The UN Human Rights Council on Tuesday removed openly anti-Israel portions of a draft declaration for the upcoming "Durban II" anti-racism conference in what Israeli officials saw as a trick to get the US and European nations to reconsider their decisions to boycott the event.
The original draft declaration for the conference, which will be held in Geneva next month, was 45 pages long, and focused almost solely on delegitimizing Israel as a "racist" entity and outlawing any language critical of Islam.
By late last week, Canada, the US, Israel and Italy had officially withdrawn from the conference, and the rest of the European Union was also threatening to stay away.
A UN spokeswoman told The Jerusalem Post on Tuesday that the draft declaration had been cut to only 17 pages, and all paragraphs referencing specific nations (ie. Israel) had been removed. She called the revision a "significant step forward," and hoped that the US and European nations would respond by reconsidering their participation in the conference.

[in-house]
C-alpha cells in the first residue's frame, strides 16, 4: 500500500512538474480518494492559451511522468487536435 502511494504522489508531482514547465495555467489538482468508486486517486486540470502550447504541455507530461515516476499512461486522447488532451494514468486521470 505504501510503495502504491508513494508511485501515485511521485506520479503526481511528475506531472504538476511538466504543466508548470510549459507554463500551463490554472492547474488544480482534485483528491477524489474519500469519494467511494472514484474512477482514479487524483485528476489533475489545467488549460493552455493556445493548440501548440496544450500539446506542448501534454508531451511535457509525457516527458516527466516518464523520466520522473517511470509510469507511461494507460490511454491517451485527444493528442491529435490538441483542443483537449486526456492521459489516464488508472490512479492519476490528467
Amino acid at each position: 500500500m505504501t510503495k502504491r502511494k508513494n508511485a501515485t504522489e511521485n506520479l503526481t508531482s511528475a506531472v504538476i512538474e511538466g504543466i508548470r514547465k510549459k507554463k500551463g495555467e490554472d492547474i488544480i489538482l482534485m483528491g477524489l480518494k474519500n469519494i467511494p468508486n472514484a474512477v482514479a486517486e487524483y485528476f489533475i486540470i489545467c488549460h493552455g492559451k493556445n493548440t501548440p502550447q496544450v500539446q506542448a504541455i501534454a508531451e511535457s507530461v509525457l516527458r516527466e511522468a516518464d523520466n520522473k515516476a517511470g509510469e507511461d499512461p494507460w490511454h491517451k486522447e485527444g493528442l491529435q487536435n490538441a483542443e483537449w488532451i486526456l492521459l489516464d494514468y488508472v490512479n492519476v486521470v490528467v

But Israeli Ambassador to the UN in Geneva Roni Leshno-Yaar told the Post that what the spokeswoman failed to point out is that while the declaration has been shortened, the opening paragraph has also been altered to reaffirm the concluding declaration of the first anti-racism conference held in Durban, South Africa in 2001.
That conference was characterized by wild accusations of racism and oppression by the Israeli government, and the final declaration was described by former US Secretary of State Colin Powell as "hateful" and unfairly focused on a single nation, Israel.
Israel and the US walked out of what is now known as the "Durban Summit."
Leshno-Yaar said that regardless of how the nations controlling the Human Rights Council present the draft declaration right now, Durban II will undoubtedly not be any more fair toward Israel than its predecessor.